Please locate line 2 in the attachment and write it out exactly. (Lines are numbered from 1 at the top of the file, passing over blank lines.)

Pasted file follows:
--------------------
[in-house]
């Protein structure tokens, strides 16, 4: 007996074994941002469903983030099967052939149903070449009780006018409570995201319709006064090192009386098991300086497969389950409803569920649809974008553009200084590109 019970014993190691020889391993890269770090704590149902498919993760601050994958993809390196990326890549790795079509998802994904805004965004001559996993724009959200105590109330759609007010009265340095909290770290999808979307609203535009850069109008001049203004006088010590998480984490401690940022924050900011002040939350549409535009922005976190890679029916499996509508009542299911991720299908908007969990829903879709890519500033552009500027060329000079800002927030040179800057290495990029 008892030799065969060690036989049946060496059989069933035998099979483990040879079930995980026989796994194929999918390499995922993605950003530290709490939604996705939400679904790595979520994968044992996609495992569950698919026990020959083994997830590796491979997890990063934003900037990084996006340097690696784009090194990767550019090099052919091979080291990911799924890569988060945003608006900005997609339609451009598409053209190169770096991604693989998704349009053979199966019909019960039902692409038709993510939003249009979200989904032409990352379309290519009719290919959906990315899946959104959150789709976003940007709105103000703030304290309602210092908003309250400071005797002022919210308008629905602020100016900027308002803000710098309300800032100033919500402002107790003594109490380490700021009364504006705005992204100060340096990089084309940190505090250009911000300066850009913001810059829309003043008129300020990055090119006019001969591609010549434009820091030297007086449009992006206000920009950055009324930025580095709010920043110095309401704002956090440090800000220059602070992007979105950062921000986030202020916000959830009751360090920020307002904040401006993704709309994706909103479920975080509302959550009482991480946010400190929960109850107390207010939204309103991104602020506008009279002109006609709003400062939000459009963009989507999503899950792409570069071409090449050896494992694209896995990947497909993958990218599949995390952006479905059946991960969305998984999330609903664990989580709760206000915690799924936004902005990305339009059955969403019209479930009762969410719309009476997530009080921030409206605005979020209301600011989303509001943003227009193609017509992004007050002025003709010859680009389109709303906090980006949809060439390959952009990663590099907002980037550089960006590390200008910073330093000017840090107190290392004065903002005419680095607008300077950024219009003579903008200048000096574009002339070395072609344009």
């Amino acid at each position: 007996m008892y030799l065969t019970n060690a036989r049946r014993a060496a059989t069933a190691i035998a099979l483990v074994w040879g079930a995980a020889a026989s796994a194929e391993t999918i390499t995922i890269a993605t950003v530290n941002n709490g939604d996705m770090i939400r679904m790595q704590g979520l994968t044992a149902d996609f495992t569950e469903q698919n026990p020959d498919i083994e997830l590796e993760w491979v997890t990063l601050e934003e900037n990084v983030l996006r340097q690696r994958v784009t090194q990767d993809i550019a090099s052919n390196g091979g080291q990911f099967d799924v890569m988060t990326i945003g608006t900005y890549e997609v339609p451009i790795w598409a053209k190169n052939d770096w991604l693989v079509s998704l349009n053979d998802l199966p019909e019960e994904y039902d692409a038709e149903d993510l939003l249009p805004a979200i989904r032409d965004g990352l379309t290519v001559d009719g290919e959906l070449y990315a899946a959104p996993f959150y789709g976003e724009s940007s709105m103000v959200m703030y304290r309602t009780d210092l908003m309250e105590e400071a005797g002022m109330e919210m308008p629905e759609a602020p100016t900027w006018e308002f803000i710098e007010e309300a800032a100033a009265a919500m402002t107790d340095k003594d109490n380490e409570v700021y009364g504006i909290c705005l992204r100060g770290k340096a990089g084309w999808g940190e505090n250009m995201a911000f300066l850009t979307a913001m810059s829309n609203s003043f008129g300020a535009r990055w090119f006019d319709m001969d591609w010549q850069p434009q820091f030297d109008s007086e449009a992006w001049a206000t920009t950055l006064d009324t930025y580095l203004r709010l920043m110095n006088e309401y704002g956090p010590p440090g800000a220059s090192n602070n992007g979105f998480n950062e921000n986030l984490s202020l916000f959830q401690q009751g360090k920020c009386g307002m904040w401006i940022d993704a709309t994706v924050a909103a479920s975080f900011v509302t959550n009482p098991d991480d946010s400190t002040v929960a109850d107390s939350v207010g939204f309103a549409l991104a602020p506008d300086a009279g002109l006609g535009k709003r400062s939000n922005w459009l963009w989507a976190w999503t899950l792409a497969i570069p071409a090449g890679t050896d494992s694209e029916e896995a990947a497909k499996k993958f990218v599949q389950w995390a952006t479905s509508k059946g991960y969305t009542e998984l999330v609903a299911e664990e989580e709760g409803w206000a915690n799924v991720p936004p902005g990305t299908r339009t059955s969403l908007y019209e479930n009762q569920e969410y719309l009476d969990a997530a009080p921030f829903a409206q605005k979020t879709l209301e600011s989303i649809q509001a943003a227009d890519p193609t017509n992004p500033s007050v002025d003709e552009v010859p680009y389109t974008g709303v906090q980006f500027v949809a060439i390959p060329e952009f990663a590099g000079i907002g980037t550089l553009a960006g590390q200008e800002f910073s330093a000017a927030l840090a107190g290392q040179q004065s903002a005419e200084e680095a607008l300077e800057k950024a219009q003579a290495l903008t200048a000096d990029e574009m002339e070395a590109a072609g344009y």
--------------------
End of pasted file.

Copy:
């Protein structure tokens, strides 16, 4: 007996074994941002469903983030099967052939149903070449009780006018409570995201319709006064090192009386098991300086497969389950409803569920649809974008553009200084590109 019970014993190691020889391993890269770090704590149902498919993760601050994958993809390196990326890549790795079509998802994904805004965004001559996993724009959200105590109330759609007010009265340095909290770290999808979307609203535009850069109008001049203004006088010590998480984490401690940022924050900011002040939350549409535009922005976190890679029916499996509508009542299911991720299908908007969990829903879709890519500033552009500027060329000079800002927030040179800057290495990029 008892030799065969060690036989049946060496059989069933035998099979483990040879079930995980026989796994194929999918390499995922993605950003530290709490939604996705939400679904790595979520994968044992996609495992569950698919026990020959083994997830590796491979997890990063934003900037990084996006340097690696784009090194990767550019090099052919091979080291990911799924890569988060945003608006900005997609339609451009598409053209190169770096991604693989998704349009053979199966019909019960039902692409038709993510939003249009979200989904032409990352379309290519009719290919959906990315899946959104959150789709976003940007709105103000703030304290309602210092908003309250400071005797002022919210308008629905602020100016900027308002803000710098309300800032100033919500402002107790003594109490380490700021009364504006705005992204100060340096990089084309940190505090250009911000300066850009913001810059829309003043008129300020990055090119006019001969591609010549434009820091030297007086449009992006206000920009950055009324930025580095709010920043110095309401704002956090440090800000220059602070992007979105950062921000986030202020916000959830009751360090920020307002904040401006993704709309994706909103479920975080509302959550009482991480946010400190929960109850107390207010939204309103991104602020506008009279002109006609709003400062939000459009963009989507999503899950792409570069071409090449050896494992694209896995990947497909993958990218599949995390952006479905059946991960969305998984999330609903664990989580709760206000915690799924936004902005990305339009059955969403019209479930009762969410719309009476997530009080921030409206605005979020209301600011989303509001943003227009193609017509992004007050002025003709010859680009389109709303906090980006949809060439390959952009990663590099907002980037550089960006590390200008910073330093000017840090107190290392004065903002005419680095607008300077950024219009003579903008200048000096574009002339070395072609344009």